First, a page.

Hello. My name is Rod Gillis, and I'm the education director at the American Numismatic Association. And if you're new to collecting, I'd like to spend a few moments talking with you about, perhaps the most important decision that you're going to make in your collecting career. And that is, how to collect.
You know, one of the things that I especially enjoy about my job, is that I get to spend a lot of time talking with people who show me new ways that they collect. There are people who collect, of course, United States coins. There are people who collect world coins. There are people who collect coins from places that they've visited on vacation. There are people who collect coins from the year of their birth. There are people who collect stock certificates. And there are people who collect paper money. There are people who collect paper money if only there's a horse on it, or if they can only find the color purple on the paper money. We can really spend all day talking about the different ways that people collect. Really, the only limitations to collecting are the way that the money that's in your wallet, and the imagination that you have.
The two most popular ways that people collect are by type and by set. And what I mean by that, is that people collect by type, collect the finest example of a particular denomination of coin. So, for example, you might want to collect half dollars and you would try to find the finest example of a Barber Half Dollar, a Liberty Seated Half Dollar, a Walking Liberty Half Dollar, and so on. And that's collecting by type. But probably the most popular way that people collect, is by set. And what I mean by that is people collect a particular coin, and they collect all of the years that that coin was minted and from all the mints that that coin was made.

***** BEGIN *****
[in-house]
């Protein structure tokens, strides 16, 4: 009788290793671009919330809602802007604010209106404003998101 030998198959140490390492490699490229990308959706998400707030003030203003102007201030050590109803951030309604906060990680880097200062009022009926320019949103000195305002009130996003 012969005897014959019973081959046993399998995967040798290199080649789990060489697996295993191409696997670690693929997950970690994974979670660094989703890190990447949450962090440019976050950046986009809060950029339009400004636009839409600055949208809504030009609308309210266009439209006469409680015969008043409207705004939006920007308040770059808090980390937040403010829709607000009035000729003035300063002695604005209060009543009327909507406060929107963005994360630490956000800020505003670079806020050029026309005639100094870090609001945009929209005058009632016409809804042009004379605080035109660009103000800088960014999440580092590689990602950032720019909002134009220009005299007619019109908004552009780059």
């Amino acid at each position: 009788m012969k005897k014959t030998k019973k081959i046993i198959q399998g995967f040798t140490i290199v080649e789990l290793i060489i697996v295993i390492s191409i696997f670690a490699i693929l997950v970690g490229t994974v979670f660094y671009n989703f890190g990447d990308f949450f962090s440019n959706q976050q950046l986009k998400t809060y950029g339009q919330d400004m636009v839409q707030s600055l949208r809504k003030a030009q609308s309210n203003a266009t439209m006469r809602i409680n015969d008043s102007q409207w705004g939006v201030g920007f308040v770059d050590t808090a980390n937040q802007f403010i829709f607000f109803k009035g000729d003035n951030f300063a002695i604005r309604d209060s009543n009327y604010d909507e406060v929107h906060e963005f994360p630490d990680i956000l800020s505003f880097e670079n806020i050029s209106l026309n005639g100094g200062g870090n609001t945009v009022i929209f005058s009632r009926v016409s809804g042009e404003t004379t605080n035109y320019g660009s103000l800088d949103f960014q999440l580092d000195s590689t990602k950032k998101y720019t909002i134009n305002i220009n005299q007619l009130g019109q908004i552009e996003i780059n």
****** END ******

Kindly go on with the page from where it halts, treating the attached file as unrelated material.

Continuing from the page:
Collecting by set is a great way to collect. And, again, it's the most popular way. But I do want to give you some words of advice. I run across a lot of people who want to start off by collecting a very difficult set. So people come up to me very often and say, "Rod, I'm new to the collecting hobby, and I'm starting out by collecting a set of Morgan Dollars." And when they say that to me, I sort of cringe inside, because collecting a set of Morgan Dollars is a very difficult proposition. It's a very long set, and there are some very expensive coins within the set. And it's awful tough when you're a brand new collector to be able to put a set of Morgan Dollars together.
It's best if you're able to put a set together that isn't nearly as difficult, and sort of get your feet wet, and get some experience in collecting before you tackle such a difficult set. So, for example, it would be a great idea to put a set together of Jefferson Nickels. A set of Jefferson Nickels is an easily accomplished set. As a matter of fact, the great thing about Jefferson Nickels is, is you're able to pull a lot of them from your own change. You could also collect, for example, Roosevelt Dimes. Roosevelt Dimes is a great set to put together where you don't have to spend a great deal of money, it's not a long set. And then, after you've finished you can get that feeling of accomplishment.